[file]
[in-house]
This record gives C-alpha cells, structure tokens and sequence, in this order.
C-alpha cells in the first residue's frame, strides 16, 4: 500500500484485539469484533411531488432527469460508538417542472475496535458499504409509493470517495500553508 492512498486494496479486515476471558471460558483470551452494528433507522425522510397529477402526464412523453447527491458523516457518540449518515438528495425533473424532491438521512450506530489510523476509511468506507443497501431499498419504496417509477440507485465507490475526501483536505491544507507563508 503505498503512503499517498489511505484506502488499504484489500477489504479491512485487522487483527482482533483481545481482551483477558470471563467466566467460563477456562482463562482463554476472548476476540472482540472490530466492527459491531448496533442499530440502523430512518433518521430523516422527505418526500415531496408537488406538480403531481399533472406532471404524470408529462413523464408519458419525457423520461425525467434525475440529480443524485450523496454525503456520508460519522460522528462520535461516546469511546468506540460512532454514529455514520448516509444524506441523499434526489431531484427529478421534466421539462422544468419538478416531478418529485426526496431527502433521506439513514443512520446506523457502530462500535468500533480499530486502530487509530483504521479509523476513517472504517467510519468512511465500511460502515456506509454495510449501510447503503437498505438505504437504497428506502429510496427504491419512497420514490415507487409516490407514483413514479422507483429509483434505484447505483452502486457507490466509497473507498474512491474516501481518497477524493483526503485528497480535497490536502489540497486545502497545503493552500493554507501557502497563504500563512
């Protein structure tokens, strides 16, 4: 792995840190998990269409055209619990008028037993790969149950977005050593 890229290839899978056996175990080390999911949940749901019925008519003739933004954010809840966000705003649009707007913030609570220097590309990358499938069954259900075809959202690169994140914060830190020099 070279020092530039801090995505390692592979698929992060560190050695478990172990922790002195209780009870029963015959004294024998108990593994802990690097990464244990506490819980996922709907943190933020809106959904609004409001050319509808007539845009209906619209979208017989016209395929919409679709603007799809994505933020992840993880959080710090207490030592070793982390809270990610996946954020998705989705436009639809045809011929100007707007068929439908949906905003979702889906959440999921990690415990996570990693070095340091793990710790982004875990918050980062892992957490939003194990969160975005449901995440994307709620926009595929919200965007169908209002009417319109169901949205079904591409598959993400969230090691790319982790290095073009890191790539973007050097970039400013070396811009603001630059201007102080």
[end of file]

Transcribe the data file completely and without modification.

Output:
[in-house]
This record gives C-alpha cells, structure tokens and sequence, in this order.
C-alpha cells in the first residue's frame, strides 16, 4: 500500500484485539469484533411531488432527469460508538417542472475496535458499504409509493470517495500553508 492512498486494496479486515476471558471460558483470551452494528433507522425522510397529477402526464412523453447527491458523516457518540449518515438528495425533473424532491438521512450506530489510523476509511468506507443497501431499498419504496417509477440507485465507490475526501483536505491544507507563508 503505498503512503499517498489511505484506502488499504484489500477489504479491512485487522487483527482482533483481545481482551483477558470471563467466566467460563477456562482463562482463554476472548476476540472482540472490530466492527459491531448496533442499530440502523430512518433518521430523516422527505418526500415531496408537488406538480403531481399533472406532471404524470408529462413523464408519458419525457423520461425525467434525475440529480443524485450523496454525503456520508460519522460522528462520535461516546469511546468506540460512532454514529455514520448516509444524506441523499434526489431531484427529478421534466421539462422544468419538478416531478418529485426526496431527502433521506439513514443512520446506523457502530462500535468500533480499530486502530487509530483504521479509523476513517472504517467510519468512511465500511460502515456506509454495510449501510447503503437498505438505504437504497428506502429510496427504491419512497420514490415507487409516490407514483413514479422507483429509483434505484447505483452502486457507490466509497473507498474512491474516501481518497477524493483526503485528497480535497490536502489540497486545502497545503493552500493554507501557502497563504500563512
């Protein structure tokens, strides 16, 4: 792995840190998990269409055209619990008028037993790969149950977005050593 890229290839899978056996175990080390999911949940749901019925008519003739933004954010809840966000705003649009707007913030609570220097590309990358499938069954259900075809959202690169994140914060830190020099 070279020092530039801090995505390692592979698929992060560190050695478990172990922790002195209780009870029963015959004294024998108990593994802990690097990464244990506490819980996922709907943190933020809106959904609004409001050319509808007539845009209906619209979208017989016209395929919409679709603007799809994505933020992840993880959080710090207490030592070793982390809270990610996946954020998705989705436009639809045809011929100007707007068929439908949906905003979702889906959440999921990690415990996570990693070095340091793990710790982004875990918050980062892992957490939003194990969160975005449901995440994307709620926009595929919200965007169908209002009417319109169901949205079904591409598959993400969230090691790319982790290095073009890191790539973007050097970039400013070396811009603001630059201007102080």